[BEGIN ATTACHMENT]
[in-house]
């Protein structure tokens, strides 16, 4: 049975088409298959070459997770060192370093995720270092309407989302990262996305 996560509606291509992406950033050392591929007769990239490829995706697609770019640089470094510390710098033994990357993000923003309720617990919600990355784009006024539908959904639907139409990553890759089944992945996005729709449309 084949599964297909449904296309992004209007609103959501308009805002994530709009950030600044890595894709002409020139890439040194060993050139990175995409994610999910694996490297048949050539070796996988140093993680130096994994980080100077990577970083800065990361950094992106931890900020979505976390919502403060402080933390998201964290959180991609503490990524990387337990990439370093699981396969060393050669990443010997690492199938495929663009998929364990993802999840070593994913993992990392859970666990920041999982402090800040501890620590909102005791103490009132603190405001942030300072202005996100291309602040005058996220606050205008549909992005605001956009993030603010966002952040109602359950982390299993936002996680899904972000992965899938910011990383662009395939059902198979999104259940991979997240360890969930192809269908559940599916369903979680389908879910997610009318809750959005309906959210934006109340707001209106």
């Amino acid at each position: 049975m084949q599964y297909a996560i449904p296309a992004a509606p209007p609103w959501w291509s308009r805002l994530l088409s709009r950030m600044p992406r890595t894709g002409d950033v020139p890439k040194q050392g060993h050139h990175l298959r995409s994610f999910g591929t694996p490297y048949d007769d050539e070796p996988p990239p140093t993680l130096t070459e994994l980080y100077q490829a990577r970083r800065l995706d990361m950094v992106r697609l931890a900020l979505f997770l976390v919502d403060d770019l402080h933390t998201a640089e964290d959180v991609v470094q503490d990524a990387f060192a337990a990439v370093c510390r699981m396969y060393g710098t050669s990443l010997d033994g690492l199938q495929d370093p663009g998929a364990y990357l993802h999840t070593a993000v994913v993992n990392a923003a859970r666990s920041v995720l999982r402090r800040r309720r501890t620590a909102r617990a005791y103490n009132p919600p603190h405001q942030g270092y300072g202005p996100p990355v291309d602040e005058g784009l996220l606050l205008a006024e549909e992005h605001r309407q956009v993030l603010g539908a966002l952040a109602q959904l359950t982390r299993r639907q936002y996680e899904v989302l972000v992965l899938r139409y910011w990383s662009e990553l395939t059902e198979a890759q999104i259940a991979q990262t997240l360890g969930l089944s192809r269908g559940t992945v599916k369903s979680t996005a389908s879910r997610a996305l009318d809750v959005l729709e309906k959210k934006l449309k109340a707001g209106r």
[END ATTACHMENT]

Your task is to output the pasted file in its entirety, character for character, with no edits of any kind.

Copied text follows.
[in-house]
């Protein structure tokens, strides 16, 4: 049975088409298959070459997770060192370093995720270092309407989302990262996305 996560509606291509992406950033050392591929007769990239490829995706697609770019640089470094510390710098033994990357993000923003309720617990919600990355784009006024539908959904639907139409990553890759089944992945996005729709449309 084949599964297909449904296309992004209007609103959501308009805002994530709009950030600044890595894709002409020139890439040194060993050139990175995409994610999910694996490297048949050539070796996988140093993680130096994994980080100077990577970083800065990361950094992106931890900020979505976390919502403060402080933390998201964290959180991609503490990524990387337990990439370093699981396969060393050669990443010997690492199938495929663009998929364990993802999840070593994913993992990392859970666990920041999982402090800040501890620590909102005791103490009132603190405001942030300072202005996100291309602040005058996220606050205008549909992005605001956009993030603010966002952040109602359950982390299993936002996680899904972000992965899938910011990383662009395939059902198979999104259940991979997240360890969930192809269908559940599916369903979680389908879910997610009318809750959005309906959210934006109340707001209106």
């Amino acid at each position: 049975m084949q599964y297909a996560i449904p296309a992004a509606p209007p609103w959501w291509s308009r805002l994530l088409s709009r950030m600044p992406r890595t894709g002409d950033v020139p890439k040194q050392g060993h050139h990175l298959r995409s994610f999910g591929t694996p490297y048949d007769d050539e070796p996988p990239p140093t993680l130096t070459e994994l980080y100077q490829a990577r970083r800065l995706d990361m950094v992106r697609l931890a900020l979505f997770l976390v919502d403060d770019l402080h933390t998201a640089e964290d959180v991609v470094q503490d990524a990387f060192a337990a990439v370093c510390r699981m396969y060393g710098t050669s990443l010997d033994g690492l199938q495929d370093p663009g998929a364990y990357l993802h999840t070593a993000v994913v993992n990392a923003a859970r666990s920041v995720l999982r402090r800040r309720r501890t620590a909102r617990a005791y103490n009132p919600p603190h405001q942030g270092y300072g202005p996100p990355v291309d602040e005058g784009l996220l606050l205008a006024e549909e992005h605001r309407q956009v993030l603010g539908a966002l952040a109602q959904l359950t982390r299993r639907q936002y996680e899904v989302l972000v992965l899938r139409y910011w990383s662009e990553l395939t059902e198979a890759q999104i259940a991979q990262t997240l360890g969930l089944s192809r269908g559940t992945v599916k369903s979680t996005a389908s879910r997610a996305l009318d809750v959005l729709e309906k959210k934006l449309k109340a707001g209106r």